Be sure to read: How to Get Invited on Press Trips before reading this post.
Yesterday, I touched on a few items that 7 Things Bloggers Need from You on Press Trips. First, Today, I’ll focus on what destinations need from bloggers, in order for this relationship to work. If you want to be taken seriously by a destination, then there are a few things you can do to help the destination work with you:
1. Introduce yourself. You may think you are the most well-known blogger in the world, but I hate to tell you, not everyone has heard of you. When reaching out to a destination, send them a media kit, or at least a one paragraph background of who you are, where you’ve been published, and what they might get out of hosting you. Be sure to include pertinent information such as your Twitter account (with follower numbers), Facebook Page (with fan numbers), website monthly traffic, and all that jazz.
2. Don’t demand things. I consistently hear from destination representatives that bloggers contact them and demand transportation, lodging, meals, attraction passes, and money to cover a destination. And they want to bring along their five kids and a set of grandparents. Really? If you are looking for story assistance, ask in a nice way. Press trips are not free family vacations, they are research trips.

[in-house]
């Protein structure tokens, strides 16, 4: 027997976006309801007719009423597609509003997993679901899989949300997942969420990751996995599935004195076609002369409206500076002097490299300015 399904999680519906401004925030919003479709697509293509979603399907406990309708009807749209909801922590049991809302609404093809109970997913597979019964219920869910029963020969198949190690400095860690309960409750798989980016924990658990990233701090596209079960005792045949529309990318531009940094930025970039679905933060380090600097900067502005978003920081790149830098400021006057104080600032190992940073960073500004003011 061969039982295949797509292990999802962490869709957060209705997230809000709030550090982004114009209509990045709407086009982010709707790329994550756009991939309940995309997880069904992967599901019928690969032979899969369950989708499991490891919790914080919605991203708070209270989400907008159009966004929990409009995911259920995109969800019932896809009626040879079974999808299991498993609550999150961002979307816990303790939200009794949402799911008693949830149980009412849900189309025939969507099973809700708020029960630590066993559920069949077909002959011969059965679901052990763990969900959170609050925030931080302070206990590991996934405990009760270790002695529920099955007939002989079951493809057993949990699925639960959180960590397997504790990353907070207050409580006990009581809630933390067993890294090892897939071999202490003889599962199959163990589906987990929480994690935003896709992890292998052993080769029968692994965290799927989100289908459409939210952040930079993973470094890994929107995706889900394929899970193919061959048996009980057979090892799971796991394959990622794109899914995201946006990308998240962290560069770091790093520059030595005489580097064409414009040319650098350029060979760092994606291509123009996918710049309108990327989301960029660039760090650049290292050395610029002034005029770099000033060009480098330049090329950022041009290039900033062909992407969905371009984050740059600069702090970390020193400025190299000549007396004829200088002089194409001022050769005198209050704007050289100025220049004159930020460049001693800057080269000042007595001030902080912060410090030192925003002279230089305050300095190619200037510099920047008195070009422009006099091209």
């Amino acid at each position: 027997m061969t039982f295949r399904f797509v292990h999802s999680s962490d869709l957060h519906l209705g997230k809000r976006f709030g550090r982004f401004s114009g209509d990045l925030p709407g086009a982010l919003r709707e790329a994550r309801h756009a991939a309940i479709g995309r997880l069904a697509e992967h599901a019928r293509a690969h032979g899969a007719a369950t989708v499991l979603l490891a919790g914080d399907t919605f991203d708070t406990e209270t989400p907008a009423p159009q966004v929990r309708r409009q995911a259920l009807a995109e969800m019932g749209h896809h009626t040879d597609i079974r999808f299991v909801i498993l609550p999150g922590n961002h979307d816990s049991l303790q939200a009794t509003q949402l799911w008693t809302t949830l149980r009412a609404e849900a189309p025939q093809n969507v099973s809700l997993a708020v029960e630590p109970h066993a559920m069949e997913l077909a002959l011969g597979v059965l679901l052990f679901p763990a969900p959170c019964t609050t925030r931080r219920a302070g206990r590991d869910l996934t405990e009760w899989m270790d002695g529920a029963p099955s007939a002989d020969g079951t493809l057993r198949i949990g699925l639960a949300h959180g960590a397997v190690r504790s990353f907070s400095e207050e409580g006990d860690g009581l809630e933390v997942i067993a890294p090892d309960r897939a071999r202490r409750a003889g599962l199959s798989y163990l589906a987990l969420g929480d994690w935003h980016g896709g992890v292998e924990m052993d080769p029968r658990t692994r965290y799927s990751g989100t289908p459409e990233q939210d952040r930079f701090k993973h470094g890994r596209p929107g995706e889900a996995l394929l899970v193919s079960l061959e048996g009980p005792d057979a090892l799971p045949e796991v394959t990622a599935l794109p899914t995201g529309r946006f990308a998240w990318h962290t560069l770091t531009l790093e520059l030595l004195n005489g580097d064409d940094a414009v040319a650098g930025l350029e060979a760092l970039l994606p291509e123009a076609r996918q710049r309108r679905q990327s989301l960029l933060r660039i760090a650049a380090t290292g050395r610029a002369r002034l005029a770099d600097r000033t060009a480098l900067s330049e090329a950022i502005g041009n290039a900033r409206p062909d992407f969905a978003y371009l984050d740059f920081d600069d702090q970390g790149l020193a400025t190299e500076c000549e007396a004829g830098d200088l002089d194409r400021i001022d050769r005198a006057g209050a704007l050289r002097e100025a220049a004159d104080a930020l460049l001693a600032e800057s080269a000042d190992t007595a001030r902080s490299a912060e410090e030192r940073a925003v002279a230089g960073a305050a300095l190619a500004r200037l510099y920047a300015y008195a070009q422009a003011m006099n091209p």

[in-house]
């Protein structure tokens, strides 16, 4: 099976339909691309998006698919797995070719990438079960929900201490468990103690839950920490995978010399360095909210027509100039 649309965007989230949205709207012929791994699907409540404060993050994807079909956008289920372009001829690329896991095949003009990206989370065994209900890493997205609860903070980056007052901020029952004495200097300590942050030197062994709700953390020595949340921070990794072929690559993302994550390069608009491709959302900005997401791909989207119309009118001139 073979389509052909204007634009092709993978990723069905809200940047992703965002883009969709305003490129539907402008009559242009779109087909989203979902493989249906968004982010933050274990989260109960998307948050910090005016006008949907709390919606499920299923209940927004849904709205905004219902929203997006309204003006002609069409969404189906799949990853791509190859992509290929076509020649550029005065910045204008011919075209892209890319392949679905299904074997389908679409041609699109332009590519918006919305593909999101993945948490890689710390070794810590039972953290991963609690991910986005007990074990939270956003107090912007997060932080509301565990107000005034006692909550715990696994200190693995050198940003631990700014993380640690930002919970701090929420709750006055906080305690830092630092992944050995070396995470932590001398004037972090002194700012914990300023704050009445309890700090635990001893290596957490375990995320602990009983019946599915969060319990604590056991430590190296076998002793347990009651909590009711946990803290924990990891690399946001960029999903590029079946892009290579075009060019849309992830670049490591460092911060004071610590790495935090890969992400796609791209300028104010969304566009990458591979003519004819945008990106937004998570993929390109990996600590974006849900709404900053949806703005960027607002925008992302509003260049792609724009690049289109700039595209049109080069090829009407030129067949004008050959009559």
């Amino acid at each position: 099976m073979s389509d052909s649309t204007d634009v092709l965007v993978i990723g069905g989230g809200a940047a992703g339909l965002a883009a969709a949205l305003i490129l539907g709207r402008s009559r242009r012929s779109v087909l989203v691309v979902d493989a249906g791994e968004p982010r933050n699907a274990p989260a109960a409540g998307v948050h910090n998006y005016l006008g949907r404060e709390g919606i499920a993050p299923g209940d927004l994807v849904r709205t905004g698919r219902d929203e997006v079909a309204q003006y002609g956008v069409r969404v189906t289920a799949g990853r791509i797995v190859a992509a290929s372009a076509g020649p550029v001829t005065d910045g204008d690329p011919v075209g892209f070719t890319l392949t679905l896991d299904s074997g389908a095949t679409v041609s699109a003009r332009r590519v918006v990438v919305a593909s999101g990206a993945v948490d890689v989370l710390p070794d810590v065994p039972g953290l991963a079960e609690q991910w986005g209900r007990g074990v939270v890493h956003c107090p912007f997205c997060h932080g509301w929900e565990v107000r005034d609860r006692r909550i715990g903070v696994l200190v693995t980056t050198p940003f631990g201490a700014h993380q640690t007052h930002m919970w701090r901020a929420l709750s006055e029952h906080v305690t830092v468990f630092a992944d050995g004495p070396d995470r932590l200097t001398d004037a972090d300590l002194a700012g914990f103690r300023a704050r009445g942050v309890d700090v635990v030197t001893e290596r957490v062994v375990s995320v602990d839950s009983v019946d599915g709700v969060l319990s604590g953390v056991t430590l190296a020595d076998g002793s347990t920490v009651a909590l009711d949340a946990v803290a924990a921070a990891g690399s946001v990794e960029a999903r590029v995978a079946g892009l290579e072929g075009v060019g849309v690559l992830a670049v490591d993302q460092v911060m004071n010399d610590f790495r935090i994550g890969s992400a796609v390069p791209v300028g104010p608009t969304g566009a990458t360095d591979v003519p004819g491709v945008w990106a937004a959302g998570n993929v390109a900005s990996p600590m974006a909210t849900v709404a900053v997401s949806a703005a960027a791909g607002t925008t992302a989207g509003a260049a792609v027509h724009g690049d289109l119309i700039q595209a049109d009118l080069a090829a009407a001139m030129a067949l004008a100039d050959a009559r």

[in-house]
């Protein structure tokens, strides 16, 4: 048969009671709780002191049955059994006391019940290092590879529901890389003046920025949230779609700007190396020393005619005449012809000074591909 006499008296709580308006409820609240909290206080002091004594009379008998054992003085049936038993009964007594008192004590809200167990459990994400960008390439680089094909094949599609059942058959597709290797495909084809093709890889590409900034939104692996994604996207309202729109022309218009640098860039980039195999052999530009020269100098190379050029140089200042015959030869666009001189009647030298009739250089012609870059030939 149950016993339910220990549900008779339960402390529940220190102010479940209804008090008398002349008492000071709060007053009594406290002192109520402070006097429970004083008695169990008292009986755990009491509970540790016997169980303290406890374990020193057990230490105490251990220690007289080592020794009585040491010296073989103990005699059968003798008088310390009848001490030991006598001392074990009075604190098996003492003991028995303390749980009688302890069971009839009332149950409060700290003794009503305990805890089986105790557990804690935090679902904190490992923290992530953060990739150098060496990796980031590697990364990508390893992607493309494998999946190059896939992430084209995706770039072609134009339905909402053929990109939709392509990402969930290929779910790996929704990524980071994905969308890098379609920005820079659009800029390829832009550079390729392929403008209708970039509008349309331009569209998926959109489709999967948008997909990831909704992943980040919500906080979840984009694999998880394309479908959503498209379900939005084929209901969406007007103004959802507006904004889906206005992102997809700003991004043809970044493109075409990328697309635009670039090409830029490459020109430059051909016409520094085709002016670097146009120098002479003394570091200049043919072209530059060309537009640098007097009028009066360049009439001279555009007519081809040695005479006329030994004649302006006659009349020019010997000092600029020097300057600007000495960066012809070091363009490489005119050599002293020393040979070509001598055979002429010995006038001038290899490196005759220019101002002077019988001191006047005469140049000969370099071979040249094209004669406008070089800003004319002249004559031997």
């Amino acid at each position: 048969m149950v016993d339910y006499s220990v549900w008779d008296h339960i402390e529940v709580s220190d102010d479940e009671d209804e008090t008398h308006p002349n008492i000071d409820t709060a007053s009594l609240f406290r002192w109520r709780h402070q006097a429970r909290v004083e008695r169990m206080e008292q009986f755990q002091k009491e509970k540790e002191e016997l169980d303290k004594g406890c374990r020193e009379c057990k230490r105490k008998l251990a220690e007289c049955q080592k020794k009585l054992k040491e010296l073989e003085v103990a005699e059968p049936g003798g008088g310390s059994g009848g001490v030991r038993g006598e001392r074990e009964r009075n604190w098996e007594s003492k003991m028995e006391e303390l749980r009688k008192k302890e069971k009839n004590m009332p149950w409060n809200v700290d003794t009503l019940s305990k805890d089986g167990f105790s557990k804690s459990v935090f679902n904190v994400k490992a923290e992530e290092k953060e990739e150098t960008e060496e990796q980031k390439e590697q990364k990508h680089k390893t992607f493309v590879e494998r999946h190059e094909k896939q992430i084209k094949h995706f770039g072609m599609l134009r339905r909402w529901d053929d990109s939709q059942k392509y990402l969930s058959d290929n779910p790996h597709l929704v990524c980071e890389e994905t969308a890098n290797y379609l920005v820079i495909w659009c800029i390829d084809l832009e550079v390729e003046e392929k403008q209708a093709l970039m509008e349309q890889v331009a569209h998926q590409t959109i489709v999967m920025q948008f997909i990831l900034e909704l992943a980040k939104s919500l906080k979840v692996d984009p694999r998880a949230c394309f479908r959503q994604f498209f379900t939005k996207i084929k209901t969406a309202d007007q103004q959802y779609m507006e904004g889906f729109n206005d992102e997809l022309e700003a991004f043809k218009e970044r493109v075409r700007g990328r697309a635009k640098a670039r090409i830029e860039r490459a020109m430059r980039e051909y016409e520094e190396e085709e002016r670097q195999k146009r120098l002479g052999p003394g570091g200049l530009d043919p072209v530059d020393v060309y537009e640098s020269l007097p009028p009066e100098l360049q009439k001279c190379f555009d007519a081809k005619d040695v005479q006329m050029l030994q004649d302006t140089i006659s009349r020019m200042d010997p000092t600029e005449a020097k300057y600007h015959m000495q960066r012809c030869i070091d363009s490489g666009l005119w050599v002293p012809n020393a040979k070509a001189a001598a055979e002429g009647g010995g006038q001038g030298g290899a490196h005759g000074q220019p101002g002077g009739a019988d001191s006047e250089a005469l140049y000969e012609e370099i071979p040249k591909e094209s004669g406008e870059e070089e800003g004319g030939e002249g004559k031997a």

3. Be on time. If a destination has taken the time to put together an itinerary for you, and you haven’t objected to anything in advanced, then make sure you show up. On time.
4. Don’t be a sponge. Just because a destination is offering to host you, doesn’t mean you forget your manners and not even leave a tip for the waitress who served you your comped meal. Destination reps will find out, and they will tell others in their industry about you.
5. Fact check. Before hitting publish on your blog post, it might be a good idea to fact check on addresses, websites, operation hours, and admission prices. It doesn’t help anyone when you post wrong information. I don’t always send articles to reps for fact checking, but if I’m in doubt, I do ask for verification on certain items.
6. Provide statistics and links. Not all destinations have large budgets. It’s usually one or two people in an office doing everything for the destination, not just dealing with bloggers. When you’ve returned from your trip, send the representative links to your posts, along with a list of tweets, flickr images, videos on YouTube, and any stats you are comfortable providing. This aids the representative in providing a return on investment (ROI) to their higher-ups with hosting future bloggers.
7. Be Flexible. Sometimes, you will be turned away and it isn’t because the destination doesn’t like you. You may have asked for crazy dates to be hosted or it just wasn’t meant to be. Be gracious when you are denied and ask to be placed on a media list for future press trip consideration.
Of course, there are so many other things that could be added to this list. If you think I’ve left out anything important, please feel free to leave it in the comments.
Here’s a big tip: It never hurts to buy a Thank You cocktail for the destination representative.